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First Form Greek Complete Set Review by Laura O’NeillBook by Cheryl Lowe and Michael Simpson
Instructional DVD Set features Elizabeth Pierce
4603 Poplar Level Rd.
Louisville, KY 40213
Teaching a foreign language to your homeschool student can seem like a daunting task. When that language is out of the mainstream, like Greek, it can appear to be more challenging. Finding a complete program which assumes the teacher has no background in the subject matter becomes the key for it to work.
First Form Greek from Memoria Press does just that. They offer a complete year-long program for students in grade 8 and up that teaches your students Greek. And there is no expectation of the parent having knowledge of the language. After completion of the course, your student should be ready to study the Greek New Testament and Septuagint or Classical Greek authors like Xenophon and Plato.
When you order the First Form Greek Complete Set you will receive:
A Student Text
A Teacher Manual
A full-size Student Workbook
A Quizzes & Tests booklet
A Teacher Key (for Workbook, Quizzes & Tests)
A Pronunciation CD
Instructional videos (delivered online)
This course has 5 units containing a total of 26 lessons. The suggested pace is one lesson per week with each unit ending with a week of review then a unit test. Each unit has an introduction component which should take one day to complete.
Within the Teacher Manual, you will find the daily workload is broken down in detail. Those specifics by day surround an inset copy of the student text pages for the lesson. Included on those pages are additional notes to help you guide your student.
Material is first presented in the student text. Each unit has a short introduction followed by lessons and review pages. Additionally, there are appendices with grammar forms, oral drill charts, prayers, conversational Greek, Greek sayings, a map of Greece, and a vocabulary index containing both Greek to English and English to Greek.
One aspect of the daily work is completion of pages in the Student Workbook. The work is divided by day with all pages for the lesson done within 4 days. Many of the activities request that the student complete the material from memory rather than referring to the book or videos. Many of them also ask the student to verbally say their answers after they have been written correctly.
Each lesson has a quiz to end the week. Units end with a test. These are in the Quizzes & Tests booklet. Unlike the other materials, this book has perforated pages so you can pull out the specific quiz or test to administer.
In the Teacher Key (for Workbook, Quizzes & Tests), you will find copies of all assigned student work with answers marked in blue. They are printed 2 student pages per page. Workbook pages are in the front portion of this book with the quizzes and tests in the back. A unique feature of this book is the spiral binding which makes it easier to lay flat when grading the student’s work.
The Pronunciation CD, flashcards, and instructional videos work in concert to support your student in learning the materials. The instructional videos have teacher Elizabeth Pierce presenting the student text material with an emphasis on proper pronunciation. Lessons often have her encouraging the student to pronounce things with her. Those exercises can then be reinforced through use of the Pronunciation CD and flashcards.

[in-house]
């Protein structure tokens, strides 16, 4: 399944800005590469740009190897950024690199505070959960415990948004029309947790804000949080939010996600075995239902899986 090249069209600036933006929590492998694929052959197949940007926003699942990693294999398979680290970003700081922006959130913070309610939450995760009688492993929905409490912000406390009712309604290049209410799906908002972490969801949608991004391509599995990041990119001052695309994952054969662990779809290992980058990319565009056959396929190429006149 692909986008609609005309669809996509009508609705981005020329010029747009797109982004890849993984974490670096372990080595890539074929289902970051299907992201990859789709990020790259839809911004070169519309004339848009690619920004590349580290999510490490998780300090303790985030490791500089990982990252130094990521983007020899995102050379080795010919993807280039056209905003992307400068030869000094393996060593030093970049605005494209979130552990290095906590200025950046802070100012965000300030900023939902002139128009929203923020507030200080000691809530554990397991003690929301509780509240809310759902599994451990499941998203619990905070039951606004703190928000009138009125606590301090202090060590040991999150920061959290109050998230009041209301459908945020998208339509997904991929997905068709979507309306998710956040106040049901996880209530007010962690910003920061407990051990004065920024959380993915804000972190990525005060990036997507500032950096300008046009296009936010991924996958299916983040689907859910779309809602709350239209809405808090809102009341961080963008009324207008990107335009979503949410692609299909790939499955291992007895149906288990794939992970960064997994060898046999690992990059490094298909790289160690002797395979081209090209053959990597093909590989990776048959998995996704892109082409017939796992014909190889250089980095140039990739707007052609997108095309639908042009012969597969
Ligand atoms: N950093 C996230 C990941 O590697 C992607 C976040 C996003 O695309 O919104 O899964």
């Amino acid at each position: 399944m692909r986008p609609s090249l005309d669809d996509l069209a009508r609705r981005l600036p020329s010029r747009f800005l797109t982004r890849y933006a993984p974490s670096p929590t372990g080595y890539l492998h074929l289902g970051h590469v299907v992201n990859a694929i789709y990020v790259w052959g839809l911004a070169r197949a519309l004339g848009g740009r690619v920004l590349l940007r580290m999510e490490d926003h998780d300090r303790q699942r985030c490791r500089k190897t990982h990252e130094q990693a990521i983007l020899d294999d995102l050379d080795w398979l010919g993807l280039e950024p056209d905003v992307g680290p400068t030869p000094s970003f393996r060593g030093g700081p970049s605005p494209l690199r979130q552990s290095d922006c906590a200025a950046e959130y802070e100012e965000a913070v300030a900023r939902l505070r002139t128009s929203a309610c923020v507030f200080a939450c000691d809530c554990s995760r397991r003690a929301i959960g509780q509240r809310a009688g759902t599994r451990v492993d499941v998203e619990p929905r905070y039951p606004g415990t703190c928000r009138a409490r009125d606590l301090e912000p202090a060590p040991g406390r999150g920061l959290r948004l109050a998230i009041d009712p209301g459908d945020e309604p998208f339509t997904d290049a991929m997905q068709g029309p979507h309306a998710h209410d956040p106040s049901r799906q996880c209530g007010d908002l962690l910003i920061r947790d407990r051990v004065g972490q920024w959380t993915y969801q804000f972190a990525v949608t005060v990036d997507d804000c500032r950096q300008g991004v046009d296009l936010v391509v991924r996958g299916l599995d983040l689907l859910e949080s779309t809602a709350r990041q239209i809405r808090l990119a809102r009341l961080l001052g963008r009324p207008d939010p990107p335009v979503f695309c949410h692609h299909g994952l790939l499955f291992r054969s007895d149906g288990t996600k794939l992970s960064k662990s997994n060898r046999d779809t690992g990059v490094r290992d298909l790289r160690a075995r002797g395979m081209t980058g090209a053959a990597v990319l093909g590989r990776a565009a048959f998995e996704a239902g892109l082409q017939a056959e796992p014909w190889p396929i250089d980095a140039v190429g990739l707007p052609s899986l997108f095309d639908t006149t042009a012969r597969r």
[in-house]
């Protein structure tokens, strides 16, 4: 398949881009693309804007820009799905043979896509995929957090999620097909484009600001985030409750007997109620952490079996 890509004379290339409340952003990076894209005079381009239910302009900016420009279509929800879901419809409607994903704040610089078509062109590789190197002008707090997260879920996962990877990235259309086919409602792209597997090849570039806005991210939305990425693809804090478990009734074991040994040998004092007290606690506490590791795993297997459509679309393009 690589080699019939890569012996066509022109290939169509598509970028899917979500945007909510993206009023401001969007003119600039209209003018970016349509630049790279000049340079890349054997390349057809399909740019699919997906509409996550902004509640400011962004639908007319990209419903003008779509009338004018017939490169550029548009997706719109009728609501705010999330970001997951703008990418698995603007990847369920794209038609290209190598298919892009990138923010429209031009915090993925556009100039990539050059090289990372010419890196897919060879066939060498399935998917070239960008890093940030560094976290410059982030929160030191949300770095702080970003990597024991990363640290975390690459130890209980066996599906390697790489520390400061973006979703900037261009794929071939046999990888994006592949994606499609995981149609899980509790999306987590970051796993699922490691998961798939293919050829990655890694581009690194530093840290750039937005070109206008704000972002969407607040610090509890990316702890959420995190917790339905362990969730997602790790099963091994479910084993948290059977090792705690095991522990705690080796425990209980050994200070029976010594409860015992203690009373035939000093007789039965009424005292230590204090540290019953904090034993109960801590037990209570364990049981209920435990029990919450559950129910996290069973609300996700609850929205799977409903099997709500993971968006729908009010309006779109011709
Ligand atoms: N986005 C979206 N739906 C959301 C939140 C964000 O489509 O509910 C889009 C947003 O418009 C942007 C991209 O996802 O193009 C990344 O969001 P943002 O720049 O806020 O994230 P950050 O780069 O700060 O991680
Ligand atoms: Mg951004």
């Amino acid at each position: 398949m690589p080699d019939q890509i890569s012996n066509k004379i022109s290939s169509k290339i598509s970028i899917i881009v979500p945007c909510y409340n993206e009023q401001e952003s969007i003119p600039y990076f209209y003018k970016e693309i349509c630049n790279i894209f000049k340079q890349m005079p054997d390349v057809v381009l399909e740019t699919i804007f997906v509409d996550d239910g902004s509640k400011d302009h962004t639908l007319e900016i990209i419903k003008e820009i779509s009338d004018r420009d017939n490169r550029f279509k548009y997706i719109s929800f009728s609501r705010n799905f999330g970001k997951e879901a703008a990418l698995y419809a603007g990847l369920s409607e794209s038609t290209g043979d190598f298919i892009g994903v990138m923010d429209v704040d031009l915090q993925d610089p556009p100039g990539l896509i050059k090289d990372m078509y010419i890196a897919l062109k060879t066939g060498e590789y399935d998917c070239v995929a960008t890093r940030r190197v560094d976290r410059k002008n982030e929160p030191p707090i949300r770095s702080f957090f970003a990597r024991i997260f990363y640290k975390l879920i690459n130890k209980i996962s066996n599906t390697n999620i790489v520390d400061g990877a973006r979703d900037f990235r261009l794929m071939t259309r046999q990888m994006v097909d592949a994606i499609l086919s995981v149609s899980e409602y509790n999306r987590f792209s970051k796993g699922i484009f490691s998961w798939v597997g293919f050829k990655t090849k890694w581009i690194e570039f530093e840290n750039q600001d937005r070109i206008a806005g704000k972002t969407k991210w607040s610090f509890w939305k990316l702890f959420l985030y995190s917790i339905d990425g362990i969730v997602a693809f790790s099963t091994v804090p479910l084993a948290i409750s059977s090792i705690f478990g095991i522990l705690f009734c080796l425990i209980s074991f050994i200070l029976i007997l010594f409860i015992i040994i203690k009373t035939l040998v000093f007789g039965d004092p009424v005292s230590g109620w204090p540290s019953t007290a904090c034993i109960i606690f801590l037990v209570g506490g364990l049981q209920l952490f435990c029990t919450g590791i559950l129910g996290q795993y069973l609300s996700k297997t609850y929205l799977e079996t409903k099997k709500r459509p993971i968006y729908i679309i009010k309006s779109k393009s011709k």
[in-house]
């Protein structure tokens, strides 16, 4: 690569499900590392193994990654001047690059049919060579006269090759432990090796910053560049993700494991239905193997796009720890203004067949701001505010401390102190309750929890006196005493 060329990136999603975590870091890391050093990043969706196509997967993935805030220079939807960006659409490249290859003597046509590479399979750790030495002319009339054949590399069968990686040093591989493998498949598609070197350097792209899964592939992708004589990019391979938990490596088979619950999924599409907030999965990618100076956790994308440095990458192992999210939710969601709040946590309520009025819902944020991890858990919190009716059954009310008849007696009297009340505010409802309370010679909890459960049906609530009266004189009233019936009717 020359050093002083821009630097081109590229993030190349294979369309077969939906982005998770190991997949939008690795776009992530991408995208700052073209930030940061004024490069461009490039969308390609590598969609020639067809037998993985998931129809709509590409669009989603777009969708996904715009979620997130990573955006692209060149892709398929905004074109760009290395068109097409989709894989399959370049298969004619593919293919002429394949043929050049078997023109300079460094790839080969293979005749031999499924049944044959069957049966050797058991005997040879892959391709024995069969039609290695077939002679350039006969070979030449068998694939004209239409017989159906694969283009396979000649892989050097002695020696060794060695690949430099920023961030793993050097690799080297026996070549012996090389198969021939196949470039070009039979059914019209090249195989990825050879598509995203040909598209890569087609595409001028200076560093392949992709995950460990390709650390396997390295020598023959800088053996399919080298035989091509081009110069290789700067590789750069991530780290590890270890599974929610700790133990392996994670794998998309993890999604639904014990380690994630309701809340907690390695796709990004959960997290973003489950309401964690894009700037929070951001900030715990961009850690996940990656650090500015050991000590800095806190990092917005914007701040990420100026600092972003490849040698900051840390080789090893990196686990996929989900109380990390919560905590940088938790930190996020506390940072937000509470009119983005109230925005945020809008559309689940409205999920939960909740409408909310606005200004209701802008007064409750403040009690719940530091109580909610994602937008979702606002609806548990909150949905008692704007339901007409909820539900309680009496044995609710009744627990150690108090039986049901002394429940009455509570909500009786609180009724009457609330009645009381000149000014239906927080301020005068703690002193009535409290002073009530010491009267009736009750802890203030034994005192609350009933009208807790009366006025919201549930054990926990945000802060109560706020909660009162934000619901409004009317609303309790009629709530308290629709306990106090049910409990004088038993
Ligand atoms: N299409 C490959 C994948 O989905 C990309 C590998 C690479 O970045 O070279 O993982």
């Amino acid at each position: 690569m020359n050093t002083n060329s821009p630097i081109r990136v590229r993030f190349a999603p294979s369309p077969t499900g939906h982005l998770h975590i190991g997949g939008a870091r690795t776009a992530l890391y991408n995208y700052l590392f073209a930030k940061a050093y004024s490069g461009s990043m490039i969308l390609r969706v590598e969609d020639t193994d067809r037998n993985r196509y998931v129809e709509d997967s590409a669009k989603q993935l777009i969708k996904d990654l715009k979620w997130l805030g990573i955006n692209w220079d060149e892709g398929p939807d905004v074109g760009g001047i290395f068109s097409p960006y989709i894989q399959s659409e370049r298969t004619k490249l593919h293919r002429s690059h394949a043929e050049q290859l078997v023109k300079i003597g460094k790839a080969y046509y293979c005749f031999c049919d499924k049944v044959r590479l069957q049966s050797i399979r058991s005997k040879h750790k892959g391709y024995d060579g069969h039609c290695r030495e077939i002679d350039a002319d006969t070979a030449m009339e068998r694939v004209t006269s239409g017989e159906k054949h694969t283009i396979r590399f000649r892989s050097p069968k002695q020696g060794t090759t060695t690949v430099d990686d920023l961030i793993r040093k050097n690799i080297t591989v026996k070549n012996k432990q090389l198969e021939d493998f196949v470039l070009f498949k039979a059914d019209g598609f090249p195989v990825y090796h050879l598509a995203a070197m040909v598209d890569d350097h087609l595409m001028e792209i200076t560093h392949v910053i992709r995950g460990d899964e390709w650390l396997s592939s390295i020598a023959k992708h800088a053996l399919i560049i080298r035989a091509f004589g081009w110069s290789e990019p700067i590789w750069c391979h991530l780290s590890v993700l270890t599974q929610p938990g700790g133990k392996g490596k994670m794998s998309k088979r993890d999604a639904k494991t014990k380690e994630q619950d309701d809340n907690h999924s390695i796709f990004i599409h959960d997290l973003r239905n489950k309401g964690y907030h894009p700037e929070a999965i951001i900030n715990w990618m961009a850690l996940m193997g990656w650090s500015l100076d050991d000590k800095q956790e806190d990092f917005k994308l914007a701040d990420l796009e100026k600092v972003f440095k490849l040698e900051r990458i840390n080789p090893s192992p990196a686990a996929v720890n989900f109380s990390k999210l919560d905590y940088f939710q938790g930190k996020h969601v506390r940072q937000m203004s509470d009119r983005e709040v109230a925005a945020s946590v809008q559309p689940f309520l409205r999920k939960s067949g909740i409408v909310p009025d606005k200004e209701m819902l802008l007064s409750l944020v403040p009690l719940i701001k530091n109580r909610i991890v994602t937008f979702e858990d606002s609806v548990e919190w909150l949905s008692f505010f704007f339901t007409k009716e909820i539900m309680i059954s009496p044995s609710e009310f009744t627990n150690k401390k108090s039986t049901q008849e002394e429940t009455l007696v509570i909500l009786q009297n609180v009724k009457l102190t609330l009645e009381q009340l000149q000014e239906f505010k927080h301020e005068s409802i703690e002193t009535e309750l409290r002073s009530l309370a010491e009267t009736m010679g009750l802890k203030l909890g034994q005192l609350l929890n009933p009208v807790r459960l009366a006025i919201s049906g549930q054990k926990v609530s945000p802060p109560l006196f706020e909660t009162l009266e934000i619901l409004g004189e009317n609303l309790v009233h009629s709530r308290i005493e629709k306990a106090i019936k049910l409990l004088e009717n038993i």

Memoria Press suggests that students complete the Greek Alphabet Book before embarking on First Form Greek. However, a motivated student can elect to spend more time in the first lesson, committing the Greek alphabet to memory instead. My teenager did not have any previous coursework in Greek and took that approach.
My son is a very visual learner and did try to utilize mostly the book at first. For learning the proper pronunciations, he needed to take time with the CD, at a minimum. As the instructional videos are mainly a walk through the student text, I was okay with his proceeding this way. However, I found that I needed the videos to bring me up to speed as I wanted to see the words being spoken.
While the workload is not very cumbersome, there is the need to dedicate time each day in a disciplined fashion to see progress. Students are expected to spend time completing a section from the workbook during 4 of the days. Daily review of the vocabulary, sayings, and grammar forms is also built into the program.
This amount of work is why my son will most likely spend more than a week per lesson to complete the course. He is passionate about many things Greek. Yet, he does not want to spend an hour or more per day on just the language right now. Making that adjustment for him to succeed is worth it to me.
If you are seeking a complete program that will have your student establishing a firm foundation in Greek, then you should consider First Form Greek. I can envision an optimal approach to include the parent working on the material alongside the child. Ideally, it could be more of a family affair if the kids are close enough in age. Practicing the vocabulary aloud is important, and the process is more fun with someone else and not just a CD.
- Product review by Laura O’Neill, The Old Schoolhouse® Magazine, LLC, July 2017